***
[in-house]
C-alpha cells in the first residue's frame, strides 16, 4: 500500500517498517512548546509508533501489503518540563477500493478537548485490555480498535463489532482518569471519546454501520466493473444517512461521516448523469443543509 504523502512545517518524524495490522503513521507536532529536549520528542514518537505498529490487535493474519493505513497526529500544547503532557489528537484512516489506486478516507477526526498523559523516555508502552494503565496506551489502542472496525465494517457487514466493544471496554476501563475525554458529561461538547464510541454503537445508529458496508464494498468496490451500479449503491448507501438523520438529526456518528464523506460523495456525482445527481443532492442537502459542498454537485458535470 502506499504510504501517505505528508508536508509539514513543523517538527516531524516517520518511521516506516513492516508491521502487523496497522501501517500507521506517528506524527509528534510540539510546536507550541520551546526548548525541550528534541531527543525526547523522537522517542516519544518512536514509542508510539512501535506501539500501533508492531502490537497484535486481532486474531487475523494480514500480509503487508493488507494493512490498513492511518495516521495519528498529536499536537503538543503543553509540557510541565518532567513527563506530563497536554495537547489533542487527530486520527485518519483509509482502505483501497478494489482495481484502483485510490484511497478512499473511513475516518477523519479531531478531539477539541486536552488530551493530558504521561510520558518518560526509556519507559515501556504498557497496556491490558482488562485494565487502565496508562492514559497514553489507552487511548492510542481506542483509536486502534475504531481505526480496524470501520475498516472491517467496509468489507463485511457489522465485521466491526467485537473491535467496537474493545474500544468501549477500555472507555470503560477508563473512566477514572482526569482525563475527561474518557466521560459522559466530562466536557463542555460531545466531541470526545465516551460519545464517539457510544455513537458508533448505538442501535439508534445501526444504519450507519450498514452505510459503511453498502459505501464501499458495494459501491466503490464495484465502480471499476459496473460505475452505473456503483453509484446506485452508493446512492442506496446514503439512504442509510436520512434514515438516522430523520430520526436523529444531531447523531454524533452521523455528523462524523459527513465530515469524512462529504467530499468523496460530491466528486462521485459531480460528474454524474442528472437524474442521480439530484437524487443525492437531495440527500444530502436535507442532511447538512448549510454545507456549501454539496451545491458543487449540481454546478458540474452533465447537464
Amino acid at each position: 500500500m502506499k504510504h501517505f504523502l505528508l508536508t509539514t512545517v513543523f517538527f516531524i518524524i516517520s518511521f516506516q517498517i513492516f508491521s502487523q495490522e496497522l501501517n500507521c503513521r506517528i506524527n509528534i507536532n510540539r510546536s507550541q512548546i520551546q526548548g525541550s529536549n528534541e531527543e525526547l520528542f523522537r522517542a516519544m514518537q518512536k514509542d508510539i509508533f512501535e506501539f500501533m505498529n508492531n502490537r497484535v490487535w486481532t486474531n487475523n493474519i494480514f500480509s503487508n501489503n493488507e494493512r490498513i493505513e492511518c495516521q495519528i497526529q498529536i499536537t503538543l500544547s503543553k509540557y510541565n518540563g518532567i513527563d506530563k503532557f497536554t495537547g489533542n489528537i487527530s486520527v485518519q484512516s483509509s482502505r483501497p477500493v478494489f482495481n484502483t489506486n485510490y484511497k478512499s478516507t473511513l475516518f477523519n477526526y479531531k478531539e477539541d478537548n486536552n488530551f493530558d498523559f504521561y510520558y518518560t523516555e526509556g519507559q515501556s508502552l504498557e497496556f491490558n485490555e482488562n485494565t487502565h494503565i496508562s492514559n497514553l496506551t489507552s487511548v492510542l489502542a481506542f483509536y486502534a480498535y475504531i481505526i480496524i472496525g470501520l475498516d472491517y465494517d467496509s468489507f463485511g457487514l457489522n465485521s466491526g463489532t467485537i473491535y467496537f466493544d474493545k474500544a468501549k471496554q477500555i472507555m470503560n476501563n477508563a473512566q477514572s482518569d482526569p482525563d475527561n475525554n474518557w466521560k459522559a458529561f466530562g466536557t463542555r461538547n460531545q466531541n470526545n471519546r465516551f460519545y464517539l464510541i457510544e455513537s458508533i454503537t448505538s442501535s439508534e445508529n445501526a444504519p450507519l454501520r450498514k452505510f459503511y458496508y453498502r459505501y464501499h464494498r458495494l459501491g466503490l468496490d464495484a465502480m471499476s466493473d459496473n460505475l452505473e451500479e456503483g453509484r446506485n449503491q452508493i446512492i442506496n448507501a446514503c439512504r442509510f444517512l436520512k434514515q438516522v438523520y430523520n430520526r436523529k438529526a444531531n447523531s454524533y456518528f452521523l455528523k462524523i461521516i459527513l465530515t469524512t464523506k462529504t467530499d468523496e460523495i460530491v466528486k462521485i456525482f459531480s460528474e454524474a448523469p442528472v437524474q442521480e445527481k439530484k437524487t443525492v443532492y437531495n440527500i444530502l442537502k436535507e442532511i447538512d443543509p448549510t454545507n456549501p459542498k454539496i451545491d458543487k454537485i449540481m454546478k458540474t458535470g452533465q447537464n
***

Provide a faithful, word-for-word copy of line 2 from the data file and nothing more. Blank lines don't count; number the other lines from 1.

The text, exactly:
C-alpha cells in the first residue's frame, strides 16, 4: 500500500517498517512548546509508533501489503518540563477500493478537548485490555480498535463489532482518569471519546454501520466493473444517512461521516448523469443543509 504523502512545517518524524495490522503513521507536532529536549520528542514518537505498529490487535493474519493505513497526529500544547503532557489528537484512516489506486478516507477526526498523559523516555508502552494503565496506551489502542472496525465494517457487514466493544471496554476501563475525554458529561461538547464510541454503537445508529458496508464494498468496490451500479449503491448507501438523520438529526456518528464523506460523495456525482445527481443532492442537502459542498454537485458535470 502506499504510504501517505505528508508536508509539514513543523517538527516531524516517520518511521516506516513492516508491521502487523496497522501501517500507521506517528506524527509528534510540539510546536507550541520551546526548548525541550528534541531527543525526547523522537522517542516519544518512536514509542508510539512501535506501539500501533508492531502490537497484535486481532486474531487475523494480514500480509503487508493488507494493512490498513492511518495516521495519528498529536499536537503538543503543553509540557510541565518532567513527563506530563497536554495537547489533542487527530486520527485518519483509509482502505483501497478494489482495481484502483485510490484511497478512499473511513475516518477523519479531531478531539477539541486536552488530551493530558504521561510520558518518560526509556519507559515501556504498557497496556491490558482488562485494565487502565496508562492514559497514553489507552487511548492510542481506542483509536486502534475504531481505526480496524470501520475498516472491517467496509468489507463485511457489522465485521466491526467485537473491535467496537474493545474500544468501549477500555472507555470503560477508563473512566477514572482526569482525563475527561474518557466521560459522559466530562466536557463542555460531545466531541470526545465516551460519545464517539457510544455513537458508533448505538442501535439508534445501526444504519450507519450498514452505510459503511453498502459505501464501499458495494459501491466503490464495484465502480471499476459496473460505475452505473456503483453509484446506485452508493446512492442506496446514503439512504442509510436520512434514515438516522430523520430520526436523529444531531447523531454524533452521523455528523462524523459527513465530515469524512462529504467530499468523496460530491466528486462521485459531480460528474454524474442528472437524474442521480439530484437524487443525492437531495440527500444530502436535507442532511447538512448549510454545507456549501454539496451545491458543487449540481454546478458540474452533465447537464